Thirty-nine mongrel dogs weighing 25–30 kg were randomly divided into five different groups: control (n = 9), MR (n = 9), RAP (n = 6), CHF (n = 6), and Meth (n = 9). Two dogs in the CHF group died before study, and four additional dogs (1 in the CHF group and 3 in the RAP group) had pacemaker/lead problems that required us to remove them from the study.
All animal protocols were reviewed and approved by the University of California San Francisco Laboratory Animal Resource Center’s Institutional Animal Care and Use Committee, conformed to the regulations for humane care and treatment of animals established by the National Institute of Health, and were conducted with the assistance/supervision of the Animal Resource Department veterinary staff.
MR was induced in nine dogs through catheter avulsion of the mitral chordae as previously described (43). After severe MR was achieved and acute left atrial dilatation was observed on transthoracic echocardiography, the animals were recovered, and they underwent mapping studies after 4 wk of MR, which has previously been shown to be the time frame over which increased AF vulnerability occurs but before the development of depressed left ventricular ejection fraction (43).
Rapid atrial pacing.
RAP was performed in six dogs for at least 6 wk, as previously described (12). Atrioventricular (AV) conduction was eliminated by ablation of the AV junction, and endocardial pacing leads were placed into the right atrial appendage (RAA) and the right ventricle (RV). The pacemakers were programmed at four times capture threshold, with an atrial rate of 600 beats/min (bpm) and a ventricular rate of 100 bpm. Six weeks of follow-up were chosen to allow for enough time for self-sustained AF, but before the development of significant atrial fibrosis (1, 3).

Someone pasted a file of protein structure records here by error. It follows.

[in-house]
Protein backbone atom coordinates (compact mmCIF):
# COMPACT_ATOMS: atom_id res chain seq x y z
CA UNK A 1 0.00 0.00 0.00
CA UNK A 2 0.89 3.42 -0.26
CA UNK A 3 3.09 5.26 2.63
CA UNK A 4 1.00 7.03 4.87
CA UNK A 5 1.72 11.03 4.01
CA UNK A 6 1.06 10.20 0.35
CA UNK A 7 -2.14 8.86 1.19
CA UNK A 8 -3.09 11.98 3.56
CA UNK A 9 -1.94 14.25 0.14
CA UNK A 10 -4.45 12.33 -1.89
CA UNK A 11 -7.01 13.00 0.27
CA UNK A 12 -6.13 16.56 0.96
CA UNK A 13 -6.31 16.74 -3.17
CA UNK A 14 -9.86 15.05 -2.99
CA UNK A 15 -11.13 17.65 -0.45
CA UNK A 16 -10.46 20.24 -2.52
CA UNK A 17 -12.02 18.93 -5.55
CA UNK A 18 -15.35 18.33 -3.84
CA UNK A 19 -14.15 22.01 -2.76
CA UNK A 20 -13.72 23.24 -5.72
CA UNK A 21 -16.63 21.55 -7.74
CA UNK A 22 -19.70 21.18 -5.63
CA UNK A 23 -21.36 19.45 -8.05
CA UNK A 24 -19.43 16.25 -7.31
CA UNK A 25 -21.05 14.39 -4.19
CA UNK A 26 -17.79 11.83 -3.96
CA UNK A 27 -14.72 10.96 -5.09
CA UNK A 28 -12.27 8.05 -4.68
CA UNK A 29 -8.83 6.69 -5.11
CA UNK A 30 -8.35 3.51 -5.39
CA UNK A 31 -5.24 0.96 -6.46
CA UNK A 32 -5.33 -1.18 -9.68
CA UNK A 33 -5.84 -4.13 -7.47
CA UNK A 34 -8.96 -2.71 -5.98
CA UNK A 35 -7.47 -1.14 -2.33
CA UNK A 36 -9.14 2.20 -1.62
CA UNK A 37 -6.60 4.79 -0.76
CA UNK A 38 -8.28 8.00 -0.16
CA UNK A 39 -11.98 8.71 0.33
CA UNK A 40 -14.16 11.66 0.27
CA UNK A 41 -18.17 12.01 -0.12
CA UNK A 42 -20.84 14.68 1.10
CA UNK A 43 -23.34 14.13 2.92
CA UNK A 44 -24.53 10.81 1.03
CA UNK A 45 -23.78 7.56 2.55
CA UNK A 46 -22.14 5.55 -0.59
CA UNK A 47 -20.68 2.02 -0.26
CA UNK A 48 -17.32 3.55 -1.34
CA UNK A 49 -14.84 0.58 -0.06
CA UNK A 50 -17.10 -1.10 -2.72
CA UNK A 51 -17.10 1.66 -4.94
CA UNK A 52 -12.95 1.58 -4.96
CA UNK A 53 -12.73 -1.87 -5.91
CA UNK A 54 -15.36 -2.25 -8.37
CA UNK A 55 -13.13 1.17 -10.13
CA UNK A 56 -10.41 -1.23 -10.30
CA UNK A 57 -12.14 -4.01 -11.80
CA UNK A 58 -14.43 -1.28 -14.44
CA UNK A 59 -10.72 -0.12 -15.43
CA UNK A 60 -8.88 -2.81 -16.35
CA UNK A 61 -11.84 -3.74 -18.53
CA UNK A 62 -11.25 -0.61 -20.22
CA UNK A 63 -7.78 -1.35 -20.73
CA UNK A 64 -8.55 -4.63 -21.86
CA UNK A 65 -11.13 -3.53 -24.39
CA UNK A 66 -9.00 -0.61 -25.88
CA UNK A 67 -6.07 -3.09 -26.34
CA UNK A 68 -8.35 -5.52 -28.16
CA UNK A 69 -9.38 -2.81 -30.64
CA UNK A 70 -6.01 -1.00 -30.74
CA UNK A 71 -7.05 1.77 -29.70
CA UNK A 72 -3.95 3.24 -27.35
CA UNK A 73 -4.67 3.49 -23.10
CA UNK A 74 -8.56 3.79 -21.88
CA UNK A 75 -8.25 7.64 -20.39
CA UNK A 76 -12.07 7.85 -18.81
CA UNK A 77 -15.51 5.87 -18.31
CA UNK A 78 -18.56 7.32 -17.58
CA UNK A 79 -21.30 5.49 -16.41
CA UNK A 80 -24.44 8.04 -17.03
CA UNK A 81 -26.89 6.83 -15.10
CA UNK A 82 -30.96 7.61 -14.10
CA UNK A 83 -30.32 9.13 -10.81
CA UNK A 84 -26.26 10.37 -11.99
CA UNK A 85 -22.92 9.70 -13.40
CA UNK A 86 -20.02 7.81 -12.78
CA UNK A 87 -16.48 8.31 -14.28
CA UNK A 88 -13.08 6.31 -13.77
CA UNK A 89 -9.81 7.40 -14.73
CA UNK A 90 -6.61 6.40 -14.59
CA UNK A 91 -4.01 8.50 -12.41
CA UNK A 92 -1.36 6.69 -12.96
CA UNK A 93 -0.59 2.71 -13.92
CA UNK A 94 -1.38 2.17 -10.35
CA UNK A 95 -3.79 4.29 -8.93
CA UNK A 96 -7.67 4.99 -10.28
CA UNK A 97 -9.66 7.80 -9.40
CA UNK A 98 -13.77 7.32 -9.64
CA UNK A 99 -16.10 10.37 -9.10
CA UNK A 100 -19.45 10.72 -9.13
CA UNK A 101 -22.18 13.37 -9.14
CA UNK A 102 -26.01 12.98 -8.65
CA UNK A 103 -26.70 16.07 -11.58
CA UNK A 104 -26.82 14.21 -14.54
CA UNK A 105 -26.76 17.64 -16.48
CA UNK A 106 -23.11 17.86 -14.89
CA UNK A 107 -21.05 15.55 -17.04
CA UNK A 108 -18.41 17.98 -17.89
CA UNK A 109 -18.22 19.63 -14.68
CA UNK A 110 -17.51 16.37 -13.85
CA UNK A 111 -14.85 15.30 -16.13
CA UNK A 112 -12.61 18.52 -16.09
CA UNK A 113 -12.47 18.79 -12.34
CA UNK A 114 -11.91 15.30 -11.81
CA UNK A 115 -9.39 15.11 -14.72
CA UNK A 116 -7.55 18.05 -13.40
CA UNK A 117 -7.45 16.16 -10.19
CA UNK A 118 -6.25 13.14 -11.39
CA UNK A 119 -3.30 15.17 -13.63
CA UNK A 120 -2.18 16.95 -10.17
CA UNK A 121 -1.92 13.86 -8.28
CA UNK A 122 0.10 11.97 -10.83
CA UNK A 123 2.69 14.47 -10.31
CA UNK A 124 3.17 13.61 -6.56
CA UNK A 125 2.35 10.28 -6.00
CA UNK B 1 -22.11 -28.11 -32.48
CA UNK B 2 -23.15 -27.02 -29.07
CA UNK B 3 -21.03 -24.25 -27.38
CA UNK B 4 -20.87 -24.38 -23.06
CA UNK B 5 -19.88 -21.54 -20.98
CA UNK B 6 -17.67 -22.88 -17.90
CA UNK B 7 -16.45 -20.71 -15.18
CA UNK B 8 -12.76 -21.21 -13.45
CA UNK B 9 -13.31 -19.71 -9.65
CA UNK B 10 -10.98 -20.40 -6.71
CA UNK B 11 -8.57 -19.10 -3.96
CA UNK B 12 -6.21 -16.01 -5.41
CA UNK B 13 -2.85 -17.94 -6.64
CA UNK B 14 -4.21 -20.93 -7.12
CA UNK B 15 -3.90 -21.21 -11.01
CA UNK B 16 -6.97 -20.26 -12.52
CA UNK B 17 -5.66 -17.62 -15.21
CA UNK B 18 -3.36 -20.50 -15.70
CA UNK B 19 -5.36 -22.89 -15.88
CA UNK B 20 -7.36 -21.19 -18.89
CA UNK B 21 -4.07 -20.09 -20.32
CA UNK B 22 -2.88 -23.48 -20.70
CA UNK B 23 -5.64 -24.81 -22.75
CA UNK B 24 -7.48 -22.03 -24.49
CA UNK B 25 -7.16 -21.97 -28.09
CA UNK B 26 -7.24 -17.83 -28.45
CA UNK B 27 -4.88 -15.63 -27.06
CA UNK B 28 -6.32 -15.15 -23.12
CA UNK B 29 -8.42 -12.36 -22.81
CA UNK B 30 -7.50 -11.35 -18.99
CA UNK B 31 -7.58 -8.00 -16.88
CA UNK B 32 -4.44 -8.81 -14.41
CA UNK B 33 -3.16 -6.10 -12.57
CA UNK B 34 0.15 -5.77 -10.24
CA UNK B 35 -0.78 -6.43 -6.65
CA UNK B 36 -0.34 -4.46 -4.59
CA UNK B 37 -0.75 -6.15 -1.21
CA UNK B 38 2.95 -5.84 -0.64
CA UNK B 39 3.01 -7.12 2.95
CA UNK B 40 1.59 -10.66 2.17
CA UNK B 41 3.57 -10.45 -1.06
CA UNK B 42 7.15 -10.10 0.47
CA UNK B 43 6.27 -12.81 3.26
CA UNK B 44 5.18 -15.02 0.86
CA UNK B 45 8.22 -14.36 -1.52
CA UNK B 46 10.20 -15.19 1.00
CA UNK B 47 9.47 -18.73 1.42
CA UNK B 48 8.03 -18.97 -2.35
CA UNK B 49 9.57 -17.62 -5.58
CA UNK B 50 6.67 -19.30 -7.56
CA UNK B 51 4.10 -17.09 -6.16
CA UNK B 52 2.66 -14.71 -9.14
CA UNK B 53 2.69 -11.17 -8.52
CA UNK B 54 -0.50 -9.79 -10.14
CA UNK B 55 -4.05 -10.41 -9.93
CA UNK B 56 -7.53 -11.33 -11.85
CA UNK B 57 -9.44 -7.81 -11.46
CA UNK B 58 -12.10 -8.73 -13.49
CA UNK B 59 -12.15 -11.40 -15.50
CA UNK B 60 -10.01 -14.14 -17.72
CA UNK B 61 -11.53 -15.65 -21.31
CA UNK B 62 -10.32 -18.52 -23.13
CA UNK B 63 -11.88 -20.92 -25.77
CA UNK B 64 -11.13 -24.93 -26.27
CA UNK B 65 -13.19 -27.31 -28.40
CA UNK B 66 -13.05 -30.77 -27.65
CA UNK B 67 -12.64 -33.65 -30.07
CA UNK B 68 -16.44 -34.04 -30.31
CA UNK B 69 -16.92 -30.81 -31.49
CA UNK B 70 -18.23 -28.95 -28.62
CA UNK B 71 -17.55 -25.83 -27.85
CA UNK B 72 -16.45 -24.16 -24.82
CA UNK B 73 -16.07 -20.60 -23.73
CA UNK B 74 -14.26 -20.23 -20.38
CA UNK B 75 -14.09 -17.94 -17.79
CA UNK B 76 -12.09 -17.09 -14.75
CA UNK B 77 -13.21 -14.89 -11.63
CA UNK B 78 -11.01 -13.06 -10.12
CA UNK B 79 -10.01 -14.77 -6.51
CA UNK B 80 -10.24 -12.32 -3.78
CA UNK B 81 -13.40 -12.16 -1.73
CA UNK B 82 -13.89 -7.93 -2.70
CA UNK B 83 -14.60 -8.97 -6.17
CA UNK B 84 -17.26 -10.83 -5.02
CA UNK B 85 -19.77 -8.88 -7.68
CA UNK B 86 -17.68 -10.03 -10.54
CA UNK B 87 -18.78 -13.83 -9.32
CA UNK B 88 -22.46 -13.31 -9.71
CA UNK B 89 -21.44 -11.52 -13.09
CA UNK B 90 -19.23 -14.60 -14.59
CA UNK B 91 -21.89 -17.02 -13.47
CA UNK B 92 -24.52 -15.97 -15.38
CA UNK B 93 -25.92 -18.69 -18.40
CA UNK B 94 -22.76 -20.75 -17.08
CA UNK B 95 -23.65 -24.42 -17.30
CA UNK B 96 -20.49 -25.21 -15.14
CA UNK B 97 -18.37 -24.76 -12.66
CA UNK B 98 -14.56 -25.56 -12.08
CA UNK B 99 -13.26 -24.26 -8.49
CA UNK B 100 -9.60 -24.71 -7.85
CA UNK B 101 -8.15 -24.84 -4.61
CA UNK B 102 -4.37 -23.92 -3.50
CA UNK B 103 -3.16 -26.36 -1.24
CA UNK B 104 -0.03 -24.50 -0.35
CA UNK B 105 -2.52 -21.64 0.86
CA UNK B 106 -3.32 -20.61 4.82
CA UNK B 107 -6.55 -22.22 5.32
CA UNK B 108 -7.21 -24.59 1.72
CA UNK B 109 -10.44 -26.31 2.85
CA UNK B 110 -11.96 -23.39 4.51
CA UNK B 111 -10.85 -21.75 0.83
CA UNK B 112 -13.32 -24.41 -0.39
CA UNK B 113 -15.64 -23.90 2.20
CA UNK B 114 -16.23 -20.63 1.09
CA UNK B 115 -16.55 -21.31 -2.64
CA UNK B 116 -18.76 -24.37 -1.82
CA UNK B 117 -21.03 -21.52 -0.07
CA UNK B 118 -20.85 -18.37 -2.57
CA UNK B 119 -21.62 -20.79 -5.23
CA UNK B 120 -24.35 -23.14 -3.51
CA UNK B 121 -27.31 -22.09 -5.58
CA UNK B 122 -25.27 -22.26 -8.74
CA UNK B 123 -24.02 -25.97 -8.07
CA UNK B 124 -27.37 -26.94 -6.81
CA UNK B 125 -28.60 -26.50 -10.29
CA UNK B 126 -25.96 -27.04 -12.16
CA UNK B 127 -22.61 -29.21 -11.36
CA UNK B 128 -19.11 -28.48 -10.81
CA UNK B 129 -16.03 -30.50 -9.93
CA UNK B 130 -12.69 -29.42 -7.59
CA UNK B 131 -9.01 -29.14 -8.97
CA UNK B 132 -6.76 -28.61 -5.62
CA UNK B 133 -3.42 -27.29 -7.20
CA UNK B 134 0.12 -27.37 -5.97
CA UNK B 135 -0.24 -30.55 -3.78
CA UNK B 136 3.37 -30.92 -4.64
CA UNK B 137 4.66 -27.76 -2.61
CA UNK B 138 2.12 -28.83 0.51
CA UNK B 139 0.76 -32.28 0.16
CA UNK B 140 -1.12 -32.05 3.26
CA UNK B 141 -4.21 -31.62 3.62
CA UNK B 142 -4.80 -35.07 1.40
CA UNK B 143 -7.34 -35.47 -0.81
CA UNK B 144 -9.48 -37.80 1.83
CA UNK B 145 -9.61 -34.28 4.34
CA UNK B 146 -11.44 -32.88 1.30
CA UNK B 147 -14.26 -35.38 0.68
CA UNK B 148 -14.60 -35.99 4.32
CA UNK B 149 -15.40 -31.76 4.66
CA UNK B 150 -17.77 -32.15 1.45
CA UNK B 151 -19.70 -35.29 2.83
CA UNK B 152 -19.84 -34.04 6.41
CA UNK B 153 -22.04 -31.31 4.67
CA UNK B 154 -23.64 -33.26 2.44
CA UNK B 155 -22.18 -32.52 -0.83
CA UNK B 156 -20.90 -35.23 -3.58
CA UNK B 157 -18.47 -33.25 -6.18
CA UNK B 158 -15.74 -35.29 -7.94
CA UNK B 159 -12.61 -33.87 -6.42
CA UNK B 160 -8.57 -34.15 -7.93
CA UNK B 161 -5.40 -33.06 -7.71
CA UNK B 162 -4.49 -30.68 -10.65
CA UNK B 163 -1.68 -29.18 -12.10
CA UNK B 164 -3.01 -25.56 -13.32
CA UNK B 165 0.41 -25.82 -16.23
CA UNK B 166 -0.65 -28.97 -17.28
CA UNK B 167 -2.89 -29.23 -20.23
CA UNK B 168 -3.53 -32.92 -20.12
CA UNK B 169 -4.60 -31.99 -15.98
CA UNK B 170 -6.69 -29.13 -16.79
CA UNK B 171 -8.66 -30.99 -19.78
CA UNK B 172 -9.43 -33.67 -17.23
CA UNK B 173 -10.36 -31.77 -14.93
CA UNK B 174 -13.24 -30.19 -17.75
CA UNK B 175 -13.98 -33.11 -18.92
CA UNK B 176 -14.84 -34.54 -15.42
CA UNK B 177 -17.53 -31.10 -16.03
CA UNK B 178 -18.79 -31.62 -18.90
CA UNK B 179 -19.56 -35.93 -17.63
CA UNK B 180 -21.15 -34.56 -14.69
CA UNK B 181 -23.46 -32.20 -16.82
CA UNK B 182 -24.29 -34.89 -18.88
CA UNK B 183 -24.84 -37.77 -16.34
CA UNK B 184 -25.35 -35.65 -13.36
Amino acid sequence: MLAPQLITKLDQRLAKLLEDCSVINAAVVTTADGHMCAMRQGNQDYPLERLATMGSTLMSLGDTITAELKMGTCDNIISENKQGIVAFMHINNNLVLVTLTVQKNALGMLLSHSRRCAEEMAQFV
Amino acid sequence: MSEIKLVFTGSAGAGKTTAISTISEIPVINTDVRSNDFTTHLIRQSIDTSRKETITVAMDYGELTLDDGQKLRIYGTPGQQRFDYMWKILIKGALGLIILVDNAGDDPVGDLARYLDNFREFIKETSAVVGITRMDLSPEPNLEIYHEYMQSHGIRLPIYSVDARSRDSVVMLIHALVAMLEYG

Heart Failure (CHF) was induced in six dogs via 4 wk of rapid ventricular pacing via a lead placed in the RV and pulse generator set to pace at 240 bpm (20). Ventricular function was monitored weekly with transthoracic echocardiography, and AF mapping was performed after 4 wk of rapid ventricular pacing. Four weeks were chosen based on previous data demonstrating significant atrial fibrosis and AF vulnerability in that time (20, 38).
Meth infusion was used as a model of parasympathetic AF. In nine normal animals, Meth at 1 g/250 ml saline iv (4) was infused until a 20-mmHg decrease in blood pressure and a 20% decrease in heart rate or spontaneous AF were observed. Once the blood pressure stabilized, the mapping study was performed.
Plaque Mapping Studies